The 8th U.S. Circuit Court of Appeals has determined that a customer service representative who was fired for performance issues during the same period of time in which she requested leave under the Family and Medical Leave Act (FMLA) to care for her child could not support her FMLA discrimination claim. Burciaga v. Ravago Americas, LLC, 8th Circ., No. 14-3020, July 2, 2015. The court’s dismissal of the claim was based on the fact that the employee was unable to show that the reason set forth by the company for her discharge — multiple shipping errors within a 17 day period – was a pretext for discriminatory treatment based on her request for leave.
The FMLA provides unpaid leave to eligible for certain specific reasons, as spelled out under the statute. Employers may not “interfere with, restrain, or deny the exercise of” any rights under that Act. An individual can bring an entitlement claim for interference with FMLA rights, or a discrimination claim, alleging that she was treated differently because of an FMLA leave or request for leave. An employee making a discrimination claim must prove that the employer’s action was motivated by the exercise of FMLA rights by the employee.
Once an employee shows that she has engaged in an activity protected under the FMLA, that she has suffered an adverse employment action, and that some “causal connection” exists between the two, the burden shifts to the employer to articulate a legitimate, non-discriminatory reason for the challenged action. The burden then shifts back to the employee to show that the proffered reason was simply a pretext for discrimination.
Elizabeth Burciaga began working for Ravago Americas, LLC in 2007 as a customer service representative, contacting sales representatives and customers, receiving and processing orders, and resolving customer issues. In 2008 and again in 2010, Burciaga requested and was granted two separate FLMA leaves for the births of her two children, from which she returned and after which she remained employed and received annual raises.
In 2011, Burciaga began to have performance problems, including a shipping error which she mistakenly shipped twice. The errors were noted by her supervisor, Jeremy Howe, who told Burciaga that if errors continued, she may be terminated.
In July 2012, Burciaga requested and was granted intermittent FMLA leave to care for her son. She did not inform Howe that she was taking FMLA leave, but told him that she would be absent when her son needed care. Howe allowed time off to Burciaga when she requested it, and allowed flexibility with her schedule to attend necessary medical appointments. Between August 8 and September 6, 2012, Burciaga took three half-day leaves.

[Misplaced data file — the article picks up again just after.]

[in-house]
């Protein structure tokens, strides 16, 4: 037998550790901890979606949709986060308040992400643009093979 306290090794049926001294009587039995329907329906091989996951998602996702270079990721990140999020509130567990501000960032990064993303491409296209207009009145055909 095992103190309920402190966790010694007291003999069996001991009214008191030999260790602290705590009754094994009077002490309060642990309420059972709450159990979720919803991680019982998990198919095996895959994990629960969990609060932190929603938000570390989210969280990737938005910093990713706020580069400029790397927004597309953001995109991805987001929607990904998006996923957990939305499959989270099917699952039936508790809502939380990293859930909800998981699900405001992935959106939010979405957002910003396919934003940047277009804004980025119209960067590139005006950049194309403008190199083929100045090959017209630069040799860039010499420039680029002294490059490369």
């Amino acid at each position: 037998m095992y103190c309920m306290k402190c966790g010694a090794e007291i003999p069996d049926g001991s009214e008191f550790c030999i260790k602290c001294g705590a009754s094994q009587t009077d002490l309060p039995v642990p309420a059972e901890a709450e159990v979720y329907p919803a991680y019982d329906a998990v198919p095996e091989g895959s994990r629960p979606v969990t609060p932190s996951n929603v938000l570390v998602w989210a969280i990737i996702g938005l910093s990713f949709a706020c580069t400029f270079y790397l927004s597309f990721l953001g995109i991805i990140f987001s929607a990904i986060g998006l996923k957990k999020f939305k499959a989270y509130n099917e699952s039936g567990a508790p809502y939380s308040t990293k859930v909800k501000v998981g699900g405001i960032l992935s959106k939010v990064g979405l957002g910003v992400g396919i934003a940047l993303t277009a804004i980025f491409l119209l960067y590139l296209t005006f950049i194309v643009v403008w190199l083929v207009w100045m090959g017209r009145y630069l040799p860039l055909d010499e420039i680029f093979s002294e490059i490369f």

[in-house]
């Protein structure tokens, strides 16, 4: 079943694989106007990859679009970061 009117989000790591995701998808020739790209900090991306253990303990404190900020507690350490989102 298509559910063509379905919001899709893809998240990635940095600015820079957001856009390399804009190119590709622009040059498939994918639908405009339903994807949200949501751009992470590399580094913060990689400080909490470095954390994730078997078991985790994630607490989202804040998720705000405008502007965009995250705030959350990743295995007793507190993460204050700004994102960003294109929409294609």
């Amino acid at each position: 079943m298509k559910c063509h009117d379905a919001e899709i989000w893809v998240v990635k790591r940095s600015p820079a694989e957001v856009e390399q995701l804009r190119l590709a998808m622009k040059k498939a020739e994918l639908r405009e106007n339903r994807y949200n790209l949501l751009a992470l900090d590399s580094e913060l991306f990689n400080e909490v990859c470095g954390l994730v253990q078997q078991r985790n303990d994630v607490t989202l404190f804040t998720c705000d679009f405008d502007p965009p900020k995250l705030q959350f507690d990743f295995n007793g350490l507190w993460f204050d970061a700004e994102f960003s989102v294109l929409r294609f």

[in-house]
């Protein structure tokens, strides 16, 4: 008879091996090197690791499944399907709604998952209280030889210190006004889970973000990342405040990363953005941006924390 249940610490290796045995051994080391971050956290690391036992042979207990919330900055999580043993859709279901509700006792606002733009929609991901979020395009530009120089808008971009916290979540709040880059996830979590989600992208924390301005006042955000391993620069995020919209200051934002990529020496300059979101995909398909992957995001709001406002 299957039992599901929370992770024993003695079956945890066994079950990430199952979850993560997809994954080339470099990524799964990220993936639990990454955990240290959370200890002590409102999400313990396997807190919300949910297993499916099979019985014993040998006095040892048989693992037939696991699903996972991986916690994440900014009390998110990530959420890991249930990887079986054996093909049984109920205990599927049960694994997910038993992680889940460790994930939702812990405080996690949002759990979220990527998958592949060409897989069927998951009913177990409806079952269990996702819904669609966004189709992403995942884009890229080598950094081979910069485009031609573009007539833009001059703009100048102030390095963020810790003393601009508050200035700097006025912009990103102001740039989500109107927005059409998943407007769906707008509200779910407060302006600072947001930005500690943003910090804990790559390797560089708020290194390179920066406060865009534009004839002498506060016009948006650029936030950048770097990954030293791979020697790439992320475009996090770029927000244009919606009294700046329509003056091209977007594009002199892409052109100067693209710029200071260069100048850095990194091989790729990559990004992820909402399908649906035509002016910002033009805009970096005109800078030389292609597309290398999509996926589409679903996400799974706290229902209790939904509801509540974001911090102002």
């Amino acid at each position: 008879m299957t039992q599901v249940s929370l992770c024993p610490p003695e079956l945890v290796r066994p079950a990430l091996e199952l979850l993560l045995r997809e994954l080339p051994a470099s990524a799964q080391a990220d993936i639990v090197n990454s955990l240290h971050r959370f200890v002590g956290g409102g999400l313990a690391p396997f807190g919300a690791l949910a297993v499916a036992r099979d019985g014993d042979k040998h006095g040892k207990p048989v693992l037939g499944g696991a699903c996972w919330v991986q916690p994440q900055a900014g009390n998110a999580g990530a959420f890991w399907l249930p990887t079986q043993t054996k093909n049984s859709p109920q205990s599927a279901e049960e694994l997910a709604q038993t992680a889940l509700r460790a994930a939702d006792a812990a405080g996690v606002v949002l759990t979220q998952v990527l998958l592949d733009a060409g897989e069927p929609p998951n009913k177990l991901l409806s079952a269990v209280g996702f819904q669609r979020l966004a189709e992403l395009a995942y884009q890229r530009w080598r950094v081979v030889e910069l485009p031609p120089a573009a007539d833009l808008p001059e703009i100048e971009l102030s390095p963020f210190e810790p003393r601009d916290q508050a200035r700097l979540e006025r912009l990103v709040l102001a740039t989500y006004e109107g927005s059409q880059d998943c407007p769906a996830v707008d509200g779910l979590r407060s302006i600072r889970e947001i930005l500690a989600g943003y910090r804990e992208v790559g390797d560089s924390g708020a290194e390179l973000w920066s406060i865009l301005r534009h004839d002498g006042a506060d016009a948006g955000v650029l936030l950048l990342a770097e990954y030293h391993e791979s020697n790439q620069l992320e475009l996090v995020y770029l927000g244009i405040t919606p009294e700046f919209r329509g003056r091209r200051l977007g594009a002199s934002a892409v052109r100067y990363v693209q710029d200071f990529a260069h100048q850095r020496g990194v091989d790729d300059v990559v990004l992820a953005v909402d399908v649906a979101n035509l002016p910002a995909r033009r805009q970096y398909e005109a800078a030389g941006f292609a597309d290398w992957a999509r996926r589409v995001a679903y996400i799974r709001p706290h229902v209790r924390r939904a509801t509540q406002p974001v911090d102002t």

Then, between September 10 and September 27, 2012, Burciaga committed a series of four shipping errors, including one in which she failed to discern between two of her own customers. On September 28, 2012, her employment was terminated for her performance errors.
Burciaga filed a lawsuit against the company, alleging that the firing was based on her FMLA leave. The lower court granted summary judgment in favor of the company, finding that Burciaga failed to establish a causal connection between her FMLA leave and her firing.
On appeal, the Eighth Circuit affirmed the lower court’s decision, but did so on the basis that Burciaga was unable to show that the legitimate non-discriminatory reason proffered by the company — that Burciaga had made four shipping errors in a three-week period, in spite of her five years of experience with the company – was a pretext for discrimination.
In its opinion, the Eighth Circuit reviewed all of the points put forward by Burciaga in support of her pretext argument, and found none of them sufficient to support her claim of discrimination.
For example, although Burciaga listed a number of non-FMLA employees who had made errors but who were fired, the court found that those individuals were not “similarly situated” to Burciaga, because those employees did not have the same amount of experience as did Burciaga when their errors were committed.
One critical point raised by the court was that the company’s explanation for Burciaga’s firing remained constant throughout the process. According to the court: “When an employer does not waiver from its explanation, the circumstances militate against a finding of pretext.” Because the company documented the performance issues, and remained constant in its assertion of those issues as the basis for Burciaga’s firing, it was able to overcome Burciaga’s pretext argument.
This is an important take-away for employers. Requesting FMLA leave does not give an employee greater protection against firing for reasons unrelated to FMLA. However, when an adverse employment action is considered against an employee who ultimately may assert a legally protected status — including FMLA protection — attention should be paid to the existence of supporting documentation, the objective factual background, and the consistent application of discipline.
Once the basis for the proposed disciplinary action is determined to be appropriate, the action should be taken and accurately documented, in order to avoid a “shifting” explanation that could trigger an argument of pretext, and an ultimate finding of legal liability.